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Topic: Terms of a Sequence
Replies: 2   Last Post: Feb 21, 2007 11:50 AM

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R. Brown

Posts: 54
From: texas
Registered: 12/29/05
Terms of a Sequence
Posted: Feb 13, 2007 11:52 AM
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Ok, perhaps I should have extended the decimal numbers, including 1.4142135 & 2.828427) toward [infinity].... then what I stated would have been more correct. If everyone is going to quibble over such small matters then you are going to miss the real gist of all the Col's statements & questions & theories & conjectures, which are bound to shape mathematics of the future! I suggest you take a good, long & hard look at the following simple math statements/ideas:

B^{y}= (a + bi)_{y}....eq. 101

Log_{B}(a + bi)= y .....eq. 201

(a + bi)^{1/y}= B ......eq. 301

We see the immediate relationship between the 'rank' of a term from a geometrical sequence and the Logarithm of the base: y = y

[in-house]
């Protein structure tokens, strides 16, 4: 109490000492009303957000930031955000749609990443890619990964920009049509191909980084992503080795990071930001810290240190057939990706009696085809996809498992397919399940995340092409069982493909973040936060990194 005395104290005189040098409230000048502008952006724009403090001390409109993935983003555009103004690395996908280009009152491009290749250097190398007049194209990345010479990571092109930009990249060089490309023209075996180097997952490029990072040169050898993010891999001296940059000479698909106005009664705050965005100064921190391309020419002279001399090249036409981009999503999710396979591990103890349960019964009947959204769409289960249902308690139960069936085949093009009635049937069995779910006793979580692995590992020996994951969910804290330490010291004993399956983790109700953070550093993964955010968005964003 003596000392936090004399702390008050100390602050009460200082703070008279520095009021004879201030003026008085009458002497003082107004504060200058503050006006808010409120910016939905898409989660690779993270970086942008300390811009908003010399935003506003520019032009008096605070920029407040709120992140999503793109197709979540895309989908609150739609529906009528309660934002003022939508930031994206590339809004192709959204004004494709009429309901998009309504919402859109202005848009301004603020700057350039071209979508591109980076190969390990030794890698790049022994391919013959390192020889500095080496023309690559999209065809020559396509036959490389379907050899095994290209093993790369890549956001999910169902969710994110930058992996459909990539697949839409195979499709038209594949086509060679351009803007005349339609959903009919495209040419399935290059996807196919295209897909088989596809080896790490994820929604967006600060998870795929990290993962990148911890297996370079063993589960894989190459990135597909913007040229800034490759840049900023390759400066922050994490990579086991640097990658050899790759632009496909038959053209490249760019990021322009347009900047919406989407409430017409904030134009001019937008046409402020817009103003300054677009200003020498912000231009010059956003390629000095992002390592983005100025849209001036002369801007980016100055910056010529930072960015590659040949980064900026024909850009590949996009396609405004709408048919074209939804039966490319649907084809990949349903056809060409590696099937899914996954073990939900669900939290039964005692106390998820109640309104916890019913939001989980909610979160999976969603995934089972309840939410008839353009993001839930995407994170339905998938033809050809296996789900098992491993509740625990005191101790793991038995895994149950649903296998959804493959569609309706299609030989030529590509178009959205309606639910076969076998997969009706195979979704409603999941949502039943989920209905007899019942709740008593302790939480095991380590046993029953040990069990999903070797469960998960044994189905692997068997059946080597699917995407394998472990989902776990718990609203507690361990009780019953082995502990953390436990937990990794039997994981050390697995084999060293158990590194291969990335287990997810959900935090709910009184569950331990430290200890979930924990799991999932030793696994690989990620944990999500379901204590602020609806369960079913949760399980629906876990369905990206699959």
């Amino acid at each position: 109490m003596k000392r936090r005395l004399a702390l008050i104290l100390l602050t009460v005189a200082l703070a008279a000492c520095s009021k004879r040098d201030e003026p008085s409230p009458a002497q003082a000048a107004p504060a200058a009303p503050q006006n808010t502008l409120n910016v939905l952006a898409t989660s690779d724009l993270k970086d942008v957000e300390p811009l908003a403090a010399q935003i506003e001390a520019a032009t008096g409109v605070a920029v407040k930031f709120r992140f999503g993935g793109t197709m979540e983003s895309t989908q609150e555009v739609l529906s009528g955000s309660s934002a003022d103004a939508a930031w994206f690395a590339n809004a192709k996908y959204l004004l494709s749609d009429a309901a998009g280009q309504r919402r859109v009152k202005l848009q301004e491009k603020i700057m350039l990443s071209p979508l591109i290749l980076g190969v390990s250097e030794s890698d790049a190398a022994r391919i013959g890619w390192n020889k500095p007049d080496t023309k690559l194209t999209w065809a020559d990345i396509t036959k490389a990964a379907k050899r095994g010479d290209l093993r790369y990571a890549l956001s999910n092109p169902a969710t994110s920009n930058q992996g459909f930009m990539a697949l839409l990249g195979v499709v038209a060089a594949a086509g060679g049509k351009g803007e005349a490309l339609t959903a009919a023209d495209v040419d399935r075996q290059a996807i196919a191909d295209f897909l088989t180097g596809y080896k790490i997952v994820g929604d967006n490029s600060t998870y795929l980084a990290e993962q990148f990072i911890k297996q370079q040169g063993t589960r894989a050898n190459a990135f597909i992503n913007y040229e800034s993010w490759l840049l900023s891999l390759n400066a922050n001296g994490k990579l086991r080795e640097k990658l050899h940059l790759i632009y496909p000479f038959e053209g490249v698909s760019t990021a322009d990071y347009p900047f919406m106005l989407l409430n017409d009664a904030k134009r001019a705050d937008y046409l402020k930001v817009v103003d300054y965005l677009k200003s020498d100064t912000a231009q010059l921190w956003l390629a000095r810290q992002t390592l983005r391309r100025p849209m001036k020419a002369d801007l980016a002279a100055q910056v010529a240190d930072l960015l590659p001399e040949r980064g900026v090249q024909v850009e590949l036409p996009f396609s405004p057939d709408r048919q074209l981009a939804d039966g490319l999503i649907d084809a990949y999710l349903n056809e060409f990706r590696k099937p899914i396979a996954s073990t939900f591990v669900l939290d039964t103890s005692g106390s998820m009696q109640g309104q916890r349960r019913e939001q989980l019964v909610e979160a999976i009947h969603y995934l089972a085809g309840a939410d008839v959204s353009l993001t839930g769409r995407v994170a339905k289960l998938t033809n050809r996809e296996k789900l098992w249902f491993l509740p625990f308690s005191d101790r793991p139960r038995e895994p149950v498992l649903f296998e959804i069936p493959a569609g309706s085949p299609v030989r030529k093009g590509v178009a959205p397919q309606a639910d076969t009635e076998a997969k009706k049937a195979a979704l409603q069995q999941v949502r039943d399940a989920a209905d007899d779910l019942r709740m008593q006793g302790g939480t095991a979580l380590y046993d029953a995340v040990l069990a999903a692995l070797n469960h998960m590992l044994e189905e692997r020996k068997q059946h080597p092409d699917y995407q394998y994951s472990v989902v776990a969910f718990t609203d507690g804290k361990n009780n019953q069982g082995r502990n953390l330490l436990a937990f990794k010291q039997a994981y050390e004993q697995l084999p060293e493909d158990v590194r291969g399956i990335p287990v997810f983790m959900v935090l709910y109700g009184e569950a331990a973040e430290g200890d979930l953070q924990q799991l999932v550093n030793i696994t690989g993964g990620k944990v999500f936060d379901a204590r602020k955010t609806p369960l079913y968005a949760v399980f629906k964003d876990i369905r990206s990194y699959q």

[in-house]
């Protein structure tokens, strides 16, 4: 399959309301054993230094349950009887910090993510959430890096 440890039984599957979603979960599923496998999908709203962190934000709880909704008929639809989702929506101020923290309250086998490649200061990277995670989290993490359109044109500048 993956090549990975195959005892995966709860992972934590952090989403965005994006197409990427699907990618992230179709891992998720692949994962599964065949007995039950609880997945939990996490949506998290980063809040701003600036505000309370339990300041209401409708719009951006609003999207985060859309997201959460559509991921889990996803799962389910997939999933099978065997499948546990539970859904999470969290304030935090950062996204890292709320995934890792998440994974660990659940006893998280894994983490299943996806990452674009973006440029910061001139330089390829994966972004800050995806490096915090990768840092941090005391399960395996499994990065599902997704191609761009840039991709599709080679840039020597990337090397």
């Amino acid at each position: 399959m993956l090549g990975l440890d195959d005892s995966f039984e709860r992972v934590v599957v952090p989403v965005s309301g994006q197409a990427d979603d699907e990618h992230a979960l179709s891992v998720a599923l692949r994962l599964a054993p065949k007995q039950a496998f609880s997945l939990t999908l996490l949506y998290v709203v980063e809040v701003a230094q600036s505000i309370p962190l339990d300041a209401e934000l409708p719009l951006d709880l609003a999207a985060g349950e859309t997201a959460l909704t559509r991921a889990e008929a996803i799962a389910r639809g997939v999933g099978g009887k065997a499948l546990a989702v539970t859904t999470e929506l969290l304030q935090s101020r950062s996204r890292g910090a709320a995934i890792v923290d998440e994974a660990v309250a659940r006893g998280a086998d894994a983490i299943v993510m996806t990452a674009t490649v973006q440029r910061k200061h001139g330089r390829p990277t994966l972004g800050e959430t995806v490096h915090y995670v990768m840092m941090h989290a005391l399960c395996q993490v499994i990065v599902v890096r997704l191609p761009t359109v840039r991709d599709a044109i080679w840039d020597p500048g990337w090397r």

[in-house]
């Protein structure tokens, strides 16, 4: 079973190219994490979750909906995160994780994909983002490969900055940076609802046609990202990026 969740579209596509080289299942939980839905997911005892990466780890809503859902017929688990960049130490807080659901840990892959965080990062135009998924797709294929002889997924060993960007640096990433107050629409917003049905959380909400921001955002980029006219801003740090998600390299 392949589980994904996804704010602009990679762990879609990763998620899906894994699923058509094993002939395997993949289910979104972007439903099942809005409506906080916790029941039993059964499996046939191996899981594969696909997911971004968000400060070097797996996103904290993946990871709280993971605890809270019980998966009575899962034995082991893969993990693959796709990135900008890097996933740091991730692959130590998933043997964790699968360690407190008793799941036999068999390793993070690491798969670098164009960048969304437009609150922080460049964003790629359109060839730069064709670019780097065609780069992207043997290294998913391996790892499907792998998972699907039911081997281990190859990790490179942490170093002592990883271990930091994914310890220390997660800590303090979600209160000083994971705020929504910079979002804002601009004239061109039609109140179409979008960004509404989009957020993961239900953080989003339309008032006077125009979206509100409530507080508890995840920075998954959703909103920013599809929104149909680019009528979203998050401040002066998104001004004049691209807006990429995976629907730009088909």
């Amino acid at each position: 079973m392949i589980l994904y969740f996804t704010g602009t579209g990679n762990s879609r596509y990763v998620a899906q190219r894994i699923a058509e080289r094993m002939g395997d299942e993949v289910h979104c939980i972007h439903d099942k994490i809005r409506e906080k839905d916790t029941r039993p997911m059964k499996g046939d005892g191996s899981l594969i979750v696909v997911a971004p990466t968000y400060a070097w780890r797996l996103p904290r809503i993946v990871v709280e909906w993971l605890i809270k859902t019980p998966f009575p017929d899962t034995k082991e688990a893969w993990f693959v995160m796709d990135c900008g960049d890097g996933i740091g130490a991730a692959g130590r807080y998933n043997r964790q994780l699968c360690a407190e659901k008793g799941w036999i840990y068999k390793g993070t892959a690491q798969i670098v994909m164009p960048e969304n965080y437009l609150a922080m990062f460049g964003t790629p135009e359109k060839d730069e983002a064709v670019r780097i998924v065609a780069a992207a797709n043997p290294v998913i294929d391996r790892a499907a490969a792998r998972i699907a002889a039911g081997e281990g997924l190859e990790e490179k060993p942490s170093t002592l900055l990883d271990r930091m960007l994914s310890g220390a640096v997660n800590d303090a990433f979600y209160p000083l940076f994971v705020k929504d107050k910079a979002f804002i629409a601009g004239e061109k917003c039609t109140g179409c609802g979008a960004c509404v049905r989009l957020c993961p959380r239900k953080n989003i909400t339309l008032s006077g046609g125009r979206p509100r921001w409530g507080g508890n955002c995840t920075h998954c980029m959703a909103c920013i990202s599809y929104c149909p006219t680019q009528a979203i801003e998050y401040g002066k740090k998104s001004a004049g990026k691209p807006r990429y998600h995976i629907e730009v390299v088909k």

Now, let's alter the equations to fit into a 3-axis graphing, where the 3 axis are: X,Z,(Y/i)

assume:
a= x
b= z

Then eq. 101 becomes:

B^{y}= (x + zi)....eq. 101-A

Then:
If (y) is the parameter, we can define (x) from the above eq. 101-A:

x= B^{Y} - zi

Then:
If (y) is the parameter, we can define (z) from the above eq. 101-A:

z= [B^{Y} - x]/i

The above simple statements fit nicely with my "principle of sums" concept and may eventually prove the following conjecture about parabolas/quadratics:

Rbtx's Conjecture-1001:
A parabola is a collection of ranked Terms in which no two terms share the same 'log base' in any geometric sequence. This is always true but with 1 possible exception only (per parabola). The exception being when a point has the coordinates: x=1,y=0, then 2 points may share the same Log Base.......Otherwise the following eq. is generally true for all quadratics of this form: AX^2 + BX + C = Y

X^{Y} =/= X'^{Y'}



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